Open data won’t save us

Open data is (or was?) lauded to be key in addressing myriad socioeconomic challenges, with its advocators arguing that such data is essential in developing “data-driven” or “data-based” solutions. It follows that many governments, from supranational levels such as the European Union (EU) to sub-national levels such as city councils, have implemented various open data initiatives, laws, and policies to reap its potential benefits. Notably, the EU introduced the PSI Directive in 2003 (recast as the EU Open Directive 2019), and the US President Obama introduced the Executive Order “Making Open and Machine Readable the New Default for Government Information” in 2013.


The more data, the better (or is it?)

However, in recent years, new data initiatives have been introduced supposedly to supplement open data by facilitating new modes of data sharing. Notably, in the EU, the current attention lies on the Common European Data Spaces. The underlying premise behind this initiative resembles the philosophy around open data: the more data available, the better it is for society. This is evident from the European Commission (EC)’s website, which states, “Common European Data Spaces will make more data available for access and reuse. This will be done in a trustworthy and secure environment for the benefit of European businesses and citizens.”


In one of ODECO’s interactions with officers from the EC, we were told that from 1.8 million open datasets in the European data portal, only a tiny proportion of them are reused. Hence, according to them, Common European Data Spaces is meant to complement open data initiatives by promoting the sharing of data that cannot be provided under an open license. I follow this logic if the data shared within the Data Spaces is like the missing puzzle that will enable or enhance the utility of some of the open data that has already been published. First, is this indeed the reality? But more fundamentally, is more data what we need as a society?


Open data amnesia?

Perhaps over decades of the development of open data (the least restricted way of data sharing), with researchers and practitioners contributing to its progress, we lost the genesis of why open data was promoted in the first place. Perhaps we lost the bigger picture that all this while, the availability (or even reusability) of data is not supposed to be the end in itself but a means. Perhaps also, the typical framing of sociotechnical agents within (open) data networks as either “providers” or “users” contributes to this amnesia, obscuring the bigger socioeconomic ambitions outside the data sphere. In fact, perhaps the preoccupation with “data-based” or “data-driven” solutions led us to overlook that those “solutions” (like data or open data) are not supposed to be the end in itself but a means, and they do not necessarily address structural problems that the society has to confront. Due to this preoccupation, we may also fail to recognize that data itself could be part of the problem or the problem! It is well-documented how data embodies real-world systemic biases and power relations.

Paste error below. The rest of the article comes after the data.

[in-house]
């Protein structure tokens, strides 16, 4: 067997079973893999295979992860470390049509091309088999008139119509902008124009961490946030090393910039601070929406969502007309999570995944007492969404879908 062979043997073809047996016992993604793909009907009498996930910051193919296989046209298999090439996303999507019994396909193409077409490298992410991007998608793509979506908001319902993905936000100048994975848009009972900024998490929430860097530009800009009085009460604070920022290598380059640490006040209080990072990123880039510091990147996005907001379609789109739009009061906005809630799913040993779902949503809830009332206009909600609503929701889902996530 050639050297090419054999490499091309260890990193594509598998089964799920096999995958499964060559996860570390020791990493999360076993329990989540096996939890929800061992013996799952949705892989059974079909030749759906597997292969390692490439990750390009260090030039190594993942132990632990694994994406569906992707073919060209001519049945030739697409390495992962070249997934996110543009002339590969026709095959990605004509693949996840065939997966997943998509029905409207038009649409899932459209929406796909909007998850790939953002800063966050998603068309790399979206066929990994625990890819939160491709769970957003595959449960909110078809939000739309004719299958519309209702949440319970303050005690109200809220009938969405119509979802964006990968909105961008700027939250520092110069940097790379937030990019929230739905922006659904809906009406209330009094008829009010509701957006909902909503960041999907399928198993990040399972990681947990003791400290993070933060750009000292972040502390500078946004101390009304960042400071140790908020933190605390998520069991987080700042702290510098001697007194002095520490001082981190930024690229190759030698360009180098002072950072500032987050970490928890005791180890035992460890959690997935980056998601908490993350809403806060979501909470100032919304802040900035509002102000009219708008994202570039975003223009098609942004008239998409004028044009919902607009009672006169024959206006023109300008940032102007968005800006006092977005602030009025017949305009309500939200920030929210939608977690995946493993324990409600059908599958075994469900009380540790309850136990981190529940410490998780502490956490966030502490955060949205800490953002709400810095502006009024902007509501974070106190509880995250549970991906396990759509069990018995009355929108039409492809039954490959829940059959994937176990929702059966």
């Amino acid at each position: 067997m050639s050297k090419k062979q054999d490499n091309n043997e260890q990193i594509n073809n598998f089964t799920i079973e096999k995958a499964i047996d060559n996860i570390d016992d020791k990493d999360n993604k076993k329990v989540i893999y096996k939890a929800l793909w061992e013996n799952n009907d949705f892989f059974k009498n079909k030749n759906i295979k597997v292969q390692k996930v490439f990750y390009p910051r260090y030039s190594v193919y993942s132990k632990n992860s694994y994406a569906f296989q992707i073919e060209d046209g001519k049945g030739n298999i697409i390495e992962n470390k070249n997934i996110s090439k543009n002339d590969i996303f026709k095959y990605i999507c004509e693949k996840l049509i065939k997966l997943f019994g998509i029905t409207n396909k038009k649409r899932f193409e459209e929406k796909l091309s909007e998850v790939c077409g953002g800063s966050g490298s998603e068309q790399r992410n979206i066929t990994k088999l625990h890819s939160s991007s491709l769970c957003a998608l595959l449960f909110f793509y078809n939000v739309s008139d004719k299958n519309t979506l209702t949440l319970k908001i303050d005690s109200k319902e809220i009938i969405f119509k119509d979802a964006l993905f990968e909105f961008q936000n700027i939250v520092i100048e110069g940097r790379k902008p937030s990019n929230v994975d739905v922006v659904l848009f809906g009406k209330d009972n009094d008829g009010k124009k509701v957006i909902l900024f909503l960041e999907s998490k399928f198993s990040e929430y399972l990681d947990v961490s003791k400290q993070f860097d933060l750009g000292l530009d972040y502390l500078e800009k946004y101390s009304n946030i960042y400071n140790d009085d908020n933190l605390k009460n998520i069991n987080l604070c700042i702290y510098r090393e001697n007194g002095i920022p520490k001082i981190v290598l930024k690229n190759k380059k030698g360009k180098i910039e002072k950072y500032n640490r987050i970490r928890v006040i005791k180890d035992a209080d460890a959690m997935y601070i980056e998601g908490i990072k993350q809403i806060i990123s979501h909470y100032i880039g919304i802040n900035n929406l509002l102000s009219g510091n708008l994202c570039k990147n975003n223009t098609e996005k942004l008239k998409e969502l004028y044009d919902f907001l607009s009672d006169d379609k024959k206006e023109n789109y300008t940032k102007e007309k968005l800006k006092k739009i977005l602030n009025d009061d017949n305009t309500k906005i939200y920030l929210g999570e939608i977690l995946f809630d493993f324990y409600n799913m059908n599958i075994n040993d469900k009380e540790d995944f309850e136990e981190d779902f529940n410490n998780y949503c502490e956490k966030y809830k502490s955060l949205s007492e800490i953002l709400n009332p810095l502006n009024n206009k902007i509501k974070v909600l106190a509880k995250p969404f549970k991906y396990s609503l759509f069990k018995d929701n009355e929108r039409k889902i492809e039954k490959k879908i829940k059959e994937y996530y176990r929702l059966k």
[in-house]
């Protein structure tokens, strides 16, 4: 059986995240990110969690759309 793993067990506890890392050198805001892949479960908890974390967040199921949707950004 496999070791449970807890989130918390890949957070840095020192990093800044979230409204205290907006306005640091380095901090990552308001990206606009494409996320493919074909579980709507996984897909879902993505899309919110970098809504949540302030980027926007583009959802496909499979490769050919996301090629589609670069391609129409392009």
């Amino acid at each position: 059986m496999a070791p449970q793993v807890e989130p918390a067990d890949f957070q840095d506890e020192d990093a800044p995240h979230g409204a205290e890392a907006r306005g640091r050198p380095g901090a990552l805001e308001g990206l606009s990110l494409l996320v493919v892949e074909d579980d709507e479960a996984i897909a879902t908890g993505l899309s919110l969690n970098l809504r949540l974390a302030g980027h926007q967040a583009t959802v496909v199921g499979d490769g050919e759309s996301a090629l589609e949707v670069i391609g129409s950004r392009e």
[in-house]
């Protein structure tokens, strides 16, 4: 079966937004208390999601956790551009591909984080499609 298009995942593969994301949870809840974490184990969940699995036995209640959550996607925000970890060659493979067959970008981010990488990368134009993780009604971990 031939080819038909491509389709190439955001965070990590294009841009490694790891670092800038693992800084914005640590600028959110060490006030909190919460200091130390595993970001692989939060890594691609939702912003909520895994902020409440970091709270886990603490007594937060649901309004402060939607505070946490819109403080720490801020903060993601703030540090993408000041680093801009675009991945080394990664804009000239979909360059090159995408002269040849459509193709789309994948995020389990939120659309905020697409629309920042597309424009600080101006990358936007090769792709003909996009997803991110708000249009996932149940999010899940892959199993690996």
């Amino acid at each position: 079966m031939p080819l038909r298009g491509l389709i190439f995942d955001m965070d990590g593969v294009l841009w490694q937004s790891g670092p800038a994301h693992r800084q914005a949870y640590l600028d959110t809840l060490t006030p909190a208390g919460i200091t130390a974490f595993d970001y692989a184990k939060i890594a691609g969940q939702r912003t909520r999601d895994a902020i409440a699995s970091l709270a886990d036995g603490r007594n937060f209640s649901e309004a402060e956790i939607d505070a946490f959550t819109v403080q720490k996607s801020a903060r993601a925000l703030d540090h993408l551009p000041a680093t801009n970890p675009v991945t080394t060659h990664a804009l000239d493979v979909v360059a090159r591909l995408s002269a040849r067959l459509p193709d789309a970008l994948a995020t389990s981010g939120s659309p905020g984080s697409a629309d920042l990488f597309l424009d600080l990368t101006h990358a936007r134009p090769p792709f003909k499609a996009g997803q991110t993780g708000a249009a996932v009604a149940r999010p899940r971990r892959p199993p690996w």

(Open) data won’t save us

Even though I may sound like a skeptic, I appreciate and advocate the value of (open) data. There are many examples of open data being put to good use. For instance, open data provided by the Global Forest Watch has been used by indigenous groups in Peru to track and report forest loss in the Amazon and by international researchers to study global forest fire trends over time. Open data facilitated by the Humanitarian OpenStreetMap Team (HOT) has helped numerous disaster responses. Open data provided on the Johns Hopkins COVID-19 Dashboard has helped governments and relevant stakeholders around the world to track the spread of the pandemic.


At the same time, I’m also encouraging us to rethink (1) if more data is necessarily better for society and (2) if data is what we (only) need, in the first place, to tackle some of the grand challenges that we, as a society, have to grapple with. In other words, I’m calling for researchers and practitioners to pay serious attention to the “social” part of socio-technical systems of data—with all its complexity, unpredictability, and ever-changing nature—and to embrace transdisciplinary views beyond a narrow technocratic one.  This endeavor is certainly not easy given all of our individual and organizational limitations.


To end, I illustrate my point with a simple analogy. We know that humans need water, and thus, water is valuable to us. Imagine a sick person who suffered continuous vomiting and stomach ache. Even though, admittedly, she would need to drink water to replenish the water loss from her body, would drinking more and more water necessarily make her better? Or should we investigate and address the root causes of her illness instead? It could be that she suffers from a waterborne disease! Hence, the water itself is the problem!